The Magic of Well Oiled Systems & Processes

We all want to do things to the best of our ability. We find achievement, joy and purpose weaved through working in the state of flow. BUT when things start to go well, the time you have to get your head out of tasks diminishes rapidly. Often to the detriment of your dreams and the dreams of people around you.

When we embrace systemisation, we say yes to obvious things like efficiency and growth. We also say yes to things like customer satisfaction, timely quoting and onboarding, happy teams and life balance.

When I started our agency as a one-man show, I handled everything from winning work, briefing-in work, conceptualising campaigns, running campaigns, optimising them and analysing them, reporting and building a professional network based on real relationships developed on trust. Sound familiar to anyone?

I got lots of things wrong in those earlier days, but I got some things right too. I spent 2 months at the start of it all planning and developing systems and processes around how this company would grow into its systems, rather than developing the systems to fit the growth of the business.


Rigid systems can work with us, or against us
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Getting lost in endless tasks is still a reality from time to time, but without an ecosystem of processes that allow the team to collaborate and projects to flourish, we’d be in a world of pain.

All of the above may seem quite standard and expected if you’ve ever read self-development business books, but here’s something I’ve not read much about.

Systems and processes adoption.

We as humans are a unique bunch. With our own desires and ideas, we each live very differently to the next. At work, too.

Most of us could agree that the industrial era had its questionable processes – especially based on the devaluing of humans. Something they got right though, was in the adoption of processes.

If many people go the same way, there’s strength and unity. If many people go in all different directions, they’re lost.

Creating a strong set of systems and processes can be challenging, but getting a team to unite with those systems and processes is the hardest part. This takes encouragement, buy-in, belief, validation and enjoyment in order to get it to work.


Systems and processes are different from one another, just like your team
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Here are 5 ways to encourage systems and processes adoption within your team.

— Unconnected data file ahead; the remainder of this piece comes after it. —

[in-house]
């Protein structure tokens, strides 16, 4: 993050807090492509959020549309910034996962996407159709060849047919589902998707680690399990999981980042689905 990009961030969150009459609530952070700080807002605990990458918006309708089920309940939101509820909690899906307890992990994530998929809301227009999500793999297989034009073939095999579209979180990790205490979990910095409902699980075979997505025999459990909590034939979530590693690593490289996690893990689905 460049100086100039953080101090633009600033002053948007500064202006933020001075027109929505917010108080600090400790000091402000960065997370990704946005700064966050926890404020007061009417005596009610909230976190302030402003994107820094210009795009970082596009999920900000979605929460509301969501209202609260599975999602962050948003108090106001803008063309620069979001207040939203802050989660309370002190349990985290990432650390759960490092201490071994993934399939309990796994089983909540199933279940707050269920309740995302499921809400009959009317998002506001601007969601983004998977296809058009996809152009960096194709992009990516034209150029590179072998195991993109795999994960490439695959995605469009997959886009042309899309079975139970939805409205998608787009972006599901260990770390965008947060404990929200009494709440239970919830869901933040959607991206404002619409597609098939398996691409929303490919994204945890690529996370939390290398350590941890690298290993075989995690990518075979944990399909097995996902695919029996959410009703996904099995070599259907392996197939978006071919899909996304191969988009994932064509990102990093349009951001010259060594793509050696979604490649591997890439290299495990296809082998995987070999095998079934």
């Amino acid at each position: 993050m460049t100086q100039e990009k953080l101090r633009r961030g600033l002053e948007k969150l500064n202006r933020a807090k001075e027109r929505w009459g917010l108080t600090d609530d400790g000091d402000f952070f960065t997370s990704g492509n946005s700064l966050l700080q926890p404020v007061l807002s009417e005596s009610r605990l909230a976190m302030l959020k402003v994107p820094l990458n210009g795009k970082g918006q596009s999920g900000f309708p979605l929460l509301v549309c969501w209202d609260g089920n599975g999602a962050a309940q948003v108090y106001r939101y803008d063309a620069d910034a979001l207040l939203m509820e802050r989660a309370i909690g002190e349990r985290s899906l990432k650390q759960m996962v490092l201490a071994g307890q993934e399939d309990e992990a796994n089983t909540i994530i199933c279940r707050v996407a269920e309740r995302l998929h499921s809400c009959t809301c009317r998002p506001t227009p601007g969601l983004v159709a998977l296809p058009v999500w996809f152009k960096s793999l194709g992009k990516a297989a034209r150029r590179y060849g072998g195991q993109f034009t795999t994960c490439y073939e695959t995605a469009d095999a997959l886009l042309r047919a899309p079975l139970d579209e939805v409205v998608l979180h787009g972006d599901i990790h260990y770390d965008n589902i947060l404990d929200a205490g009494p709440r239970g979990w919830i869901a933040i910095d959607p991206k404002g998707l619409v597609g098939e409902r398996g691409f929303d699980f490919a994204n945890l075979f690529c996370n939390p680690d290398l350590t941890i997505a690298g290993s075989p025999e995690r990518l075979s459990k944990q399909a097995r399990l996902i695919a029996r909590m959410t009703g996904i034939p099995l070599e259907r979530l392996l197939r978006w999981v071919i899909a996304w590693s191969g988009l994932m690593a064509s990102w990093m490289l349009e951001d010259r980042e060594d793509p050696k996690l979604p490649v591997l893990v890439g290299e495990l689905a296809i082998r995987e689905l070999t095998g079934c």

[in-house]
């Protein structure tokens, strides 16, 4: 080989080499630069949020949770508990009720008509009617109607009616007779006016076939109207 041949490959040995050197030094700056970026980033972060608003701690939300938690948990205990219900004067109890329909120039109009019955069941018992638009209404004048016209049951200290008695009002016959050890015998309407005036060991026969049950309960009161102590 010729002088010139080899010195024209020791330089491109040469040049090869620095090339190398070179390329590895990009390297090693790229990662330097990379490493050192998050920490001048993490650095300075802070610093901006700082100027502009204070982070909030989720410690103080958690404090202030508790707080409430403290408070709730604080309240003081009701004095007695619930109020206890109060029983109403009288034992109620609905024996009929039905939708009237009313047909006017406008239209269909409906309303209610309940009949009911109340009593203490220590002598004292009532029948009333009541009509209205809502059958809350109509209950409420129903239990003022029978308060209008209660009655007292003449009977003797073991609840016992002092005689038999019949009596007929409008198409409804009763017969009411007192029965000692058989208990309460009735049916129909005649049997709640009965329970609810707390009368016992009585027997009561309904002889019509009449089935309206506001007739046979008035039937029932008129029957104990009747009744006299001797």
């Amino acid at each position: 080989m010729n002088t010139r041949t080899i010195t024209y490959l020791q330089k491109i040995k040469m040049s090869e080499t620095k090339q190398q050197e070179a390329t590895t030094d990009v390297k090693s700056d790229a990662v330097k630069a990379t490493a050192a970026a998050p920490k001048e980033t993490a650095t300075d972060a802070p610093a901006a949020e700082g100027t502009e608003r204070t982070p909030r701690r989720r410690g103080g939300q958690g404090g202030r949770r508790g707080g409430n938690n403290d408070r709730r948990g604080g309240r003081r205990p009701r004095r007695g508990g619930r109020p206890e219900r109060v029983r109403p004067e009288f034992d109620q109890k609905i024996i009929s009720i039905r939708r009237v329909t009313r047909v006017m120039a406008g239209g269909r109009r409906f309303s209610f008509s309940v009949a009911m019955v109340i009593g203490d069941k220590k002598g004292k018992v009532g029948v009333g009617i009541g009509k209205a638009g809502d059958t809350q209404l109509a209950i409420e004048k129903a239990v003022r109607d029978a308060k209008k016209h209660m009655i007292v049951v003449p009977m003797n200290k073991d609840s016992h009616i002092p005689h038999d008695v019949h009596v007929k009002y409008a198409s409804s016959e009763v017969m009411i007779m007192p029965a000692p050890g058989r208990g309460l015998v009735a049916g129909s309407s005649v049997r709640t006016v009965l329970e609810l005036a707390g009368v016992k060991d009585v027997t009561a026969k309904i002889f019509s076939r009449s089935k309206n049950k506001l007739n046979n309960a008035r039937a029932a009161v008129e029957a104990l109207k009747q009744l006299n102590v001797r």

1. Present the value first, not the instruction
    If it’s a new piece of technology, the how-to videos and features lists aren’t the place to start. Communicate with your team WHY the system or process is being put in place. If it doesn’t provide real value or solution to the organisation that everyone can feel, it won’t get used.
  2. Identify the early adopters – aka the cheerleaders
    It’s near impossible for everyone to be as keen on a new process as you are, but someone will always get it faster than others. This person (or these people) need to be championed to champion!
  3. Over-communicate
    It takes repeating yourself over and over again about using a new system or process. If it’s a new thing, it’s a new thing. New things aren’t habits yet, and we all need to be kept accountable to new things (assuming we believe it’s a worthwhile new thing!)
  4. Celebrate the outcomes
    If your planning is right and the new system or process works, it’s time to celebrate. This is all a part of helping others realise that it’s worth getting on board.
  5. Hold it loosely and be prepared to pivot
    A system or process might fit now, but as the organisation evolves, so too will the needs of your team and customers. Let others know that if they find a better way of doing things, to let you know. Holding it loosely will empower others to not only use the systems, but to actively look out for new ways to utilise them or find new and better ones.


It may seem counterproductive to spend time on things that don’t check items off your to-do list, but without ample systems and processes, you may not enjoy the ride.

Bring everyone together, enjoy collaborative work, and reserve your headspace for people and creativity – not to-dos and what-ifs!